CORVALLIS, Ore. Automobile owners around the world may some day soon be driving on tires that are partly made out of trees which could cost less, perform better and save on fuel and energy.
Wood science researchers at Oregon State University have made some surprising findings about the potential of microcrystalline cellulose a product that can be made easily from almost any type of plant fibers to partially replace silica as a reinforcing filler in the manufacture of rubber tires.
A new study suggests that this approach might decrease the energy required to produce the tire, reduce costs, and better resist heat buildup. Early tests indicate that such products would have comparable traction on cold or wet pavement, be just as strong, and provide even higher fuel efficiency than traditional tires in hot weather.
"We were surprised at how favorable the results were for the use of this material," said Kaichang Li, an associate professor of wood science and engineering in the OSU College of Forestry, who conducted this research with graduate student Wen Bai.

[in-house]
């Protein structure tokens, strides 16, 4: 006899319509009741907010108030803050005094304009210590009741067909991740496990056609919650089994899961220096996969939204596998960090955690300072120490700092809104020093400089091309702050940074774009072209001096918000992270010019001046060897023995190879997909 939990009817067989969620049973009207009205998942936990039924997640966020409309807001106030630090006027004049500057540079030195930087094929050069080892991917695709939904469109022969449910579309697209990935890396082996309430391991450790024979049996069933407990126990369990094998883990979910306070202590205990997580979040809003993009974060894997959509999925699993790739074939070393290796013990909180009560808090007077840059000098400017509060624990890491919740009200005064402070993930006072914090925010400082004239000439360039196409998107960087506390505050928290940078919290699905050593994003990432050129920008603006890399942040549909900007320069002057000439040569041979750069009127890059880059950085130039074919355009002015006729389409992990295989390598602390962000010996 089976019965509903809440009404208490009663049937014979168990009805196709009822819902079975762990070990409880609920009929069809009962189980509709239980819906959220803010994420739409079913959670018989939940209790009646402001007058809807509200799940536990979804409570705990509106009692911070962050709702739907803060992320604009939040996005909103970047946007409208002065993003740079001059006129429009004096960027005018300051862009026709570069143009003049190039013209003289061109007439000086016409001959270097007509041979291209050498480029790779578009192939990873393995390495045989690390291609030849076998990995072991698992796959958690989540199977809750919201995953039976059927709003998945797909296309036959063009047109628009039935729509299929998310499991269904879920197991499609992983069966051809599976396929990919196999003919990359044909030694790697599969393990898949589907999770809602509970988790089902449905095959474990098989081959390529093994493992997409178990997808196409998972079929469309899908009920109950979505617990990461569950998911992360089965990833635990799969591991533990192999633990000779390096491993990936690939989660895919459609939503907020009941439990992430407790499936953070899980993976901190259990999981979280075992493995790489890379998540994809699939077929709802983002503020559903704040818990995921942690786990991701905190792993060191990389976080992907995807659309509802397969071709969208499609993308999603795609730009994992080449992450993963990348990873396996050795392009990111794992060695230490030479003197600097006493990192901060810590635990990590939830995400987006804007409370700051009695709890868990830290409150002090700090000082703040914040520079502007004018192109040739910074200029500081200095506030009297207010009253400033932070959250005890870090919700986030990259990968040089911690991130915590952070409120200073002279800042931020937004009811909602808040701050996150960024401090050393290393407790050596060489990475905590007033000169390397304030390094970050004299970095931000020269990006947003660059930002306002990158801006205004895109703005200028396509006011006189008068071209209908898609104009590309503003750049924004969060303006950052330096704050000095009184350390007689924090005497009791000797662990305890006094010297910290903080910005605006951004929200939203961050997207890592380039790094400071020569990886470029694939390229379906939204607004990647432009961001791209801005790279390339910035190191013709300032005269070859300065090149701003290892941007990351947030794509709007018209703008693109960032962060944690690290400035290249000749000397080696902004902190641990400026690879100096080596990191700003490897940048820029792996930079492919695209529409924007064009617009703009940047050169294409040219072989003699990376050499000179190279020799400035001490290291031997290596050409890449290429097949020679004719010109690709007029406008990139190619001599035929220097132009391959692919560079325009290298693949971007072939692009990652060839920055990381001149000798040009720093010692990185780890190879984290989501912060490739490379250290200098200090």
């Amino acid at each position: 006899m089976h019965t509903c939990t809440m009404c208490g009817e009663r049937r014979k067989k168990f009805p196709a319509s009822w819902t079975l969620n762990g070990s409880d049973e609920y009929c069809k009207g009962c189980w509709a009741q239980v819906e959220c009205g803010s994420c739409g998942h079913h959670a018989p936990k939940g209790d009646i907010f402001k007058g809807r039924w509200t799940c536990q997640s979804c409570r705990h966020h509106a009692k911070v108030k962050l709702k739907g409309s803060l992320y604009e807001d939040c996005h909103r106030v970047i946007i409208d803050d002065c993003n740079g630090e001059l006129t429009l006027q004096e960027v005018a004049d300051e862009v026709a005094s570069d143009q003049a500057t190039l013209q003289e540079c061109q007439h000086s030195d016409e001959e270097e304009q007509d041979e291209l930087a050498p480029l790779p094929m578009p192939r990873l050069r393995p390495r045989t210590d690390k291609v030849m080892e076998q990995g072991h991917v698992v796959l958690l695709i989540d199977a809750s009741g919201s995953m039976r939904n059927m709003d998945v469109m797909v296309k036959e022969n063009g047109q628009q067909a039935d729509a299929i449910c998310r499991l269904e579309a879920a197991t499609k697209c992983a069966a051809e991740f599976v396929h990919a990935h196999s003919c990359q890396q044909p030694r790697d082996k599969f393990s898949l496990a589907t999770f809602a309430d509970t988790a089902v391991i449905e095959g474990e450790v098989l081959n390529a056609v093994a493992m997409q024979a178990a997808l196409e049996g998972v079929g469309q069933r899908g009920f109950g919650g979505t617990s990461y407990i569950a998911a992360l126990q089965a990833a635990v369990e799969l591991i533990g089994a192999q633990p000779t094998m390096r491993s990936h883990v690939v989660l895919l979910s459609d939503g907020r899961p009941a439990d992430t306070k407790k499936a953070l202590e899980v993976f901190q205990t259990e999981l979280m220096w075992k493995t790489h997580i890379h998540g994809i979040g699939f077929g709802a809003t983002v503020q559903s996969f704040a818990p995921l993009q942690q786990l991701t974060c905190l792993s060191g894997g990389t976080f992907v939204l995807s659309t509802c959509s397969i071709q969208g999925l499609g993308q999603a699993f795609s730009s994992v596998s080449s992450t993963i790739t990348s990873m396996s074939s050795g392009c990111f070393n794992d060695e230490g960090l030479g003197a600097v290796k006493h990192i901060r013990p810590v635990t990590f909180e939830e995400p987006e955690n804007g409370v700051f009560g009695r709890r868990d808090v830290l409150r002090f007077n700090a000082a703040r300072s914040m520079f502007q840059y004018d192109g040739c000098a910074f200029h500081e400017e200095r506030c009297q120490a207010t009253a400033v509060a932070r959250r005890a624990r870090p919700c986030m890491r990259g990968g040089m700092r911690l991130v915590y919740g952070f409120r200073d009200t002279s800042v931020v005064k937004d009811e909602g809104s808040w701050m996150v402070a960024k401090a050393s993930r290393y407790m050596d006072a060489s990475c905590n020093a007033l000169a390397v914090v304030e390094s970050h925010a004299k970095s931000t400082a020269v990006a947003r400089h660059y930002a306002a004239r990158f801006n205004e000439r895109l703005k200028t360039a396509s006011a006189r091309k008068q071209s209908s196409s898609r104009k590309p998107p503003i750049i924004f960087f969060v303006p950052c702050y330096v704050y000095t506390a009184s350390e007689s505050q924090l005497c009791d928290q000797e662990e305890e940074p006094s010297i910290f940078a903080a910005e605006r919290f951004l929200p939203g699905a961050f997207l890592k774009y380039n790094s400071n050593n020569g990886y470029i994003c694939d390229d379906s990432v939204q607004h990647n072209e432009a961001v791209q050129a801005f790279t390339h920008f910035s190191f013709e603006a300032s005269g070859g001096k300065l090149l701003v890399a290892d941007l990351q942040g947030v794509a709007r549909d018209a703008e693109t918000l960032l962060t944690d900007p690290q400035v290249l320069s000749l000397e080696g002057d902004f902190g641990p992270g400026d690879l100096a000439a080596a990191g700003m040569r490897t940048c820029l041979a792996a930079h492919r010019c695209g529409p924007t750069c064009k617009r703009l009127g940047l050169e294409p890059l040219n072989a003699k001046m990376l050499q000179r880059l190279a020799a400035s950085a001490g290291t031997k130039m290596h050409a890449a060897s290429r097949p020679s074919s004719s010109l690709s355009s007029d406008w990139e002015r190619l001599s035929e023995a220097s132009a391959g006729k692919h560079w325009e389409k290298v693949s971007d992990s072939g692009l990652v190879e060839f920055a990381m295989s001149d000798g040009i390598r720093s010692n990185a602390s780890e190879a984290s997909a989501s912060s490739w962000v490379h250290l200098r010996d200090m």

"This could lead to a new generation of automotive tire technology, one of the first fundamental changes to come around in a long time," Li said.
Cellulose fiber has been used for some time as reinforcement in some types of rubber and automotive products, such as belts, hoses and insulation but never in tires, where the preferred fillers are carbon black and silica. Carbon black, however, is made from increasingly expensive oil, and the processing of silica is energy-intensive. Both products are very dense and reduce the fuel efficiency of automobiles.
In the search for new types of reinforcing fillers that are inexpensive, easily available, light and renewable, OSU experts turned to microcrystalline cellulose a micrometer-sized type of crystalline cellulose with an extremely well-organized structure. It is produced in a low-cost process of acid hydro
|Contact: Kaichang Li|
Oregon State University